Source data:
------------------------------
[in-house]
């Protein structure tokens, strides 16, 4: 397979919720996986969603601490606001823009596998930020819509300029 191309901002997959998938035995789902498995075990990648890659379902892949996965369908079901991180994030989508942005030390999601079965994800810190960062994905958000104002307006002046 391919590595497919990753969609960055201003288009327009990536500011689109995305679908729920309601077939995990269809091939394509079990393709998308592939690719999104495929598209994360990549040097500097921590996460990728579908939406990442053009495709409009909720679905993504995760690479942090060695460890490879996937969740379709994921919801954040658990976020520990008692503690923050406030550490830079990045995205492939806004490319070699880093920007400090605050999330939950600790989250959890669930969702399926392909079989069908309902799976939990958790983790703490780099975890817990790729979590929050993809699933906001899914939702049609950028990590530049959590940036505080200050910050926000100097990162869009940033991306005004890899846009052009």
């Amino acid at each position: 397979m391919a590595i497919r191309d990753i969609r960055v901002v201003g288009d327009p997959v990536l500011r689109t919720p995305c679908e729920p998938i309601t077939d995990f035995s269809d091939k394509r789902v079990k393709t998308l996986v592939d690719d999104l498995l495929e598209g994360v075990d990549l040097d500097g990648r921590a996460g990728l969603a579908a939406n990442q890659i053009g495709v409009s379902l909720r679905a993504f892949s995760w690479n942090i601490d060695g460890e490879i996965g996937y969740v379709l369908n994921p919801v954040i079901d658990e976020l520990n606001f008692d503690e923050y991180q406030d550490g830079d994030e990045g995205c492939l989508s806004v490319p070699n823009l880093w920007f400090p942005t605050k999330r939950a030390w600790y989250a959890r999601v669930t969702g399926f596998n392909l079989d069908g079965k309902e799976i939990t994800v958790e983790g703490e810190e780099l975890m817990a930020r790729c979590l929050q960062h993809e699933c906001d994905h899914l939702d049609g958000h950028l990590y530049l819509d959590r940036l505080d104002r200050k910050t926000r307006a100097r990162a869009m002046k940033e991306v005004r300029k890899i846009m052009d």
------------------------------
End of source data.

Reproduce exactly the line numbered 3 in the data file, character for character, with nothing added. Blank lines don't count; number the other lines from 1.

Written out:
């Amino acid at each position: 397979m391919a590595i497919r191309d990753i969609r960055v901002v201003g288009d327009p997959v990536l500011r689109t919720p995305c679908e729920p998938i309601t077939d995990f035995s269809d091939k394509r789902v079990k393709t998308l996986v592939d690719d999104l498995l495929e598209g994360v075990d990549l040097d500097g990648r921590a996460g990728l969603a579908a939406n990442q890659i053009g495709v409009s379902l909720r679905a993504f892949s995760w690479n942090i601490d060695g460890e490879i996965g996937y969740v379709l369908n994921p919801v954040i079901d658990e976020l520990n606001f008692d503690e923050y991180q406030d550490g830079d994030e990045g995205c492939l989508s806004v490319p070699n823009l880093w920007f400090p942005t605050k999330r939950a030390w600790y989250a959890r999601v669930t969702g399926f596998n392909l079989d069908g079965k309902e799976i939990t994800v958790e983790g703490e810190e780099l975890m817990a930020r790729c979590l929050q960062h993809e699933c906001d994905h899914l939702d049609g958000h950028l990590y530049l819509d959590r940036l505080d104002r200050k910050t926000r307006a100097r990162a869009m002046k940033e991306v005004r300029k890899i846009m052009d």